(born 1959, Compton, California; lives and works in New York, New York)
Daniel Tisdale is a conceptual artist who works primarily with photography and performance. Tisdale is also an educator, publisher and activist. Now based in New York City, he incorporates his passion for political and social engagement, labor advocacy and educational programming into his artistic projects. He is the founder of Harlem World, an online journal that documents the rich cultural life of Harlem and hosts The Danny Tisdale Show radio podcast.
Tisdale’s performance Transitions, Inc. (1992) was commissioned by the New York arts organization Creative Time. In this project, the artist portrays Tracey Goodman, owner of the fictional corporation for which the work is named. For two days, Tisdale stood on the street hawking skin-lightening products and promoting cosmetic transformation as a pathway to upward mobility—“We make minorities into majorities!” The performance—here presented in the form of an installation comprised of photographs-cum-visual testimonials as well as products—challenged prevailing ideas about race and assimilation as well as affluence and personal success. It was met with responses ranging from curiosity to outrage, thereby generating robust conversations between the artist and the public.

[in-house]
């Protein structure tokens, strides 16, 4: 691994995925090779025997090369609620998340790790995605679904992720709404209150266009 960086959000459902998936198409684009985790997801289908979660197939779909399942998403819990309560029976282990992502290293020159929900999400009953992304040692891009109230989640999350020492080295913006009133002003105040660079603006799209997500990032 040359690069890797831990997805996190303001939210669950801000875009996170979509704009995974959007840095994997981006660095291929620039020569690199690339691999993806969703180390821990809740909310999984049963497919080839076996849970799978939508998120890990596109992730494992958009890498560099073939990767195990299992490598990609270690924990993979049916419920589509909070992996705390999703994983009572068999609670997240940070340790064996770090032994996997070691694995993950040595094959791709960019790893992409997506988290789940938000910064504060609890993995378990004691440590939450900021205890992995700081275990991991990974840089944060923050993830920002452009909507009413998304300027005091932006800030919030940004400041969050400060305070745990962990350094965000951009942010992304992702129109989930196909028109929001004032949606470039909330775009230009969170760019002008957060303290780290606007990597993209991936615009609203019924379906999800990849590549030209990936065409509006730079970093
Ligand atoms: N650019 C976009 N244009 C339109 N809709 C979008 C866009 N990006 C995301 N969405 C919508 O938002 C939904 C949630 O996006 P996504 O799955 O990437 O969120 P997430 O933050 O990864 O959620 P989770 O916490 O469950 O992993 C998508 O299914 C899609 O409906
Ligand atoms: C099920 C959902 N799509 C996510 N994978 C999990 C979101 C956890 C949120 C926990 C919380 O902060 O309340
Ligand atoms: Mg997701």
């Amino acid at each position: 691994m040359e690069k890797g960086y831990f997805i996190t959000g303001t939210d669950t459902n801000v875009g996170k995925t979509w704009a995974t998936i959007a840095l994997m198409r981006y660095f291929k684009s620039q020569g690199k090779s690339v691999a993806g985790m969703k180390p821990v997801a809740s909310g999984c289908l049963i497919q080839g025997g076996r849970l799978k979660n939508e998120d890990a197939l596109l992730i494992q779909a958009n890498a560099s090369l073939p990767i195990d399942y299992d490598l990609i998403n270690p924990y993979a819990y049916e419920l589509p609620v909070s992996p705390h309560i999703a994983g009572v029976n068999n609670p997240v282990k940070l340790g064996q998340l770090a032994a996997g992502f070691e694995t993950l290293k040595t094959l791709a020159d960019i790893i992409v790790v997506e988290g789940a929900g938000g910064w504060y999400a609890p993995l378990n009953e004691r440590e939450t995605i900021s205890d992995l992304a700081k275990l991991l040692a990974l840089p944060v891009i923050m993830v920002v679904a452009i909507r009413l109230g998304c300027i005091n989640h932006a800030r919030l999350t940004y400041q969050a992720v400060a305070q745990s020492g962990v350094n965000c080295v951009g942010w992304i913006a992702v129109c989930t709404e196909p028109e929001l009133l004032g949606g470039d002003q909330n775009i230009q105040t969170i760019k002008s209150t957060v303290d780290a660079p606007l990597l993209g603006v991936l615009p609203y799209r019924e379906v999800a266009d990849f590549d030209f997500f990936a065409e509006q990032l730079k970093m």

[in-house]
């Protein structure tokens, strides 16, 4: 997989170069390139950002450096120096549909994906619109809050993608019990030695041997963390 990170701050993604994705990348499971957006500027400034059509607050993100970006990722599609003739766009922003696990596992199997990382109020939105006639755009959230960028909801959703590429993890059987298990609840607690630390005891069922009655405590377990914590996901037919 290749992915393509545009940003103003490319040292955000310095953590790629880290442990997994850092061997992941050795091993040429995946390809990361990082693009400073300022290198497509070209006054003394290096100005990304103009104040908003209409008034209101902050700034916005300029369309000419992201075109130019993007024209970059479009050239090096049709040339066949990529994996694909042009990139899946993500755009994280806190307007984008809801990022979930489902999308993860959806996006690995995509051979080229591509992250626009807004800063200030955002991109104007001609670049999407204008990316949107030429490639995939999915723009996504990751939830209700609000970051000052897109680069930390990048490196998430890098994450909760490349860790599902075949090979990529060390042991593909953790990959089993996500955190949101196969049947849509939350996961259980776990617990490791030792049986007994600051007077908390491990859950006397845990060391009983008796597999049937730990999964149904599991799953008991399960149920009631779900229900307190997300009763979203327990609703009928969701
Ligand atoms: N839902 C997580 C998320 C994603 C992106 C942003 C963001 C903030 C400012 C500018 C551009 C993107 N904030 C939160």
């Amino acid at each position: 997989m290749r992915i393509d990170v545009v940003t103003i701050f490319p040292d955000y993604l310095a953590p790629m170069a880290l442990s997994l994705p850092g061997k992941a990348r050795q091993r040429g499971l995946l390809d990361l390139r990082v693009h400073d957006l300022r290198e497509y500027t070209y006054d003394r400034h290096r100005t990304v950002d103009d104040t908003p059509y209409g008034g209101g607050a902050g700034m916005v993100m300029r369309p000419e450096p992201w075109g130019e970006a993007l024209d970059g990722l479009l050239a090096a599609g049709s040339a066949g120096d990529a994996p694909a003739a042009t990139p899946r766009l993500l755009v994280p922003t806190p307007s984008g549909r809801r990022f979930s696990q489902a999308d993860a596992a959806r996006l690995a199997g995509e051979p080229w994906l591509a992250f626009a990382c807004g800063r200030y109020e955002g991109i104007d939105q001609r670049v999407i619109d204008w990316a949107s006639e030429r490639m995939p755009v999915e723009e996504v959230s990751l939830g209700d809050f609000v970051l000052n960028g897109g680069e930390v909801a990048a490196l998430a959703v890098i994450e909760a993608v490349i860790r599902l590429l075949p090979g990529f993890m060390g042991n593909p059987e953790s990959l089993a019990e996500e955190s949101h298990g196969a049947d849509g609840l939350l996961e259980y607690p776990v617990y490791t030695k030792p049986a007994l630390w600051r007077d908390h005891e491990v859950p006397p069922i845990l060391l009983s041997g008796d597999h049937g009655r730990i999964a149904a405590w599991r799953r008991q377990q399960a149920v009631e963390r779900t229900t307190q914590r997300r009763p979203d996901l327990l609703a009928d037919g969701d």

Daniel Tisdale attended California State Polytechnic University, where he received his BA and Otis/Parsons School of Design, where he received his MFA. His artistic practice extends beyond the prescribed boundaries of the art world, including educational programming, political engagement, labor advocacy and journalism. He is the founder of Harlem World, an online journal, and the creator and host of the Tisdale Show. Tisdale’s performance and exhibition history includes Double Consciousness: Black Conceptual Art since 1970, Contemporary Arts Museum Houston (2005); Only Skin Deep: Changing Visions of the American Self, International Center for Photography, New York (2004); Danny Tisdale: The Black Museum, Jewish Museum, New York (2006); The Culture of Violence, University Gallery, University of Massachusetts, Amherst (2002); 15 Minutes 2000 (The Art of Change), Franklin Furnace, New York (2000); No Doubt: African-American Art of the 90s, Aldrich Museum of Contemporary Art, Ridgefield, CT (1996); Black Male: Representations of Masculinity in Contemporary American Art, Whitney Museum of American Art, New York (1995); Danny: The Last African American of the 22nd Century, Franklin Furnace, New York (1994); Untitled, Ronald Feldman Fine Arts, New York (1993); Counterweight: Alienation, Assimilation, Resistance, Contemporary Arts Forum, Santa Barbara, CA (1992); The Art Mall: A Social Space, New Museum of Contemporary Art, New York (1992); The Black Museum, INTAR Gallery, New York (1990); and Installations: Part I, Art in General, New York (1990).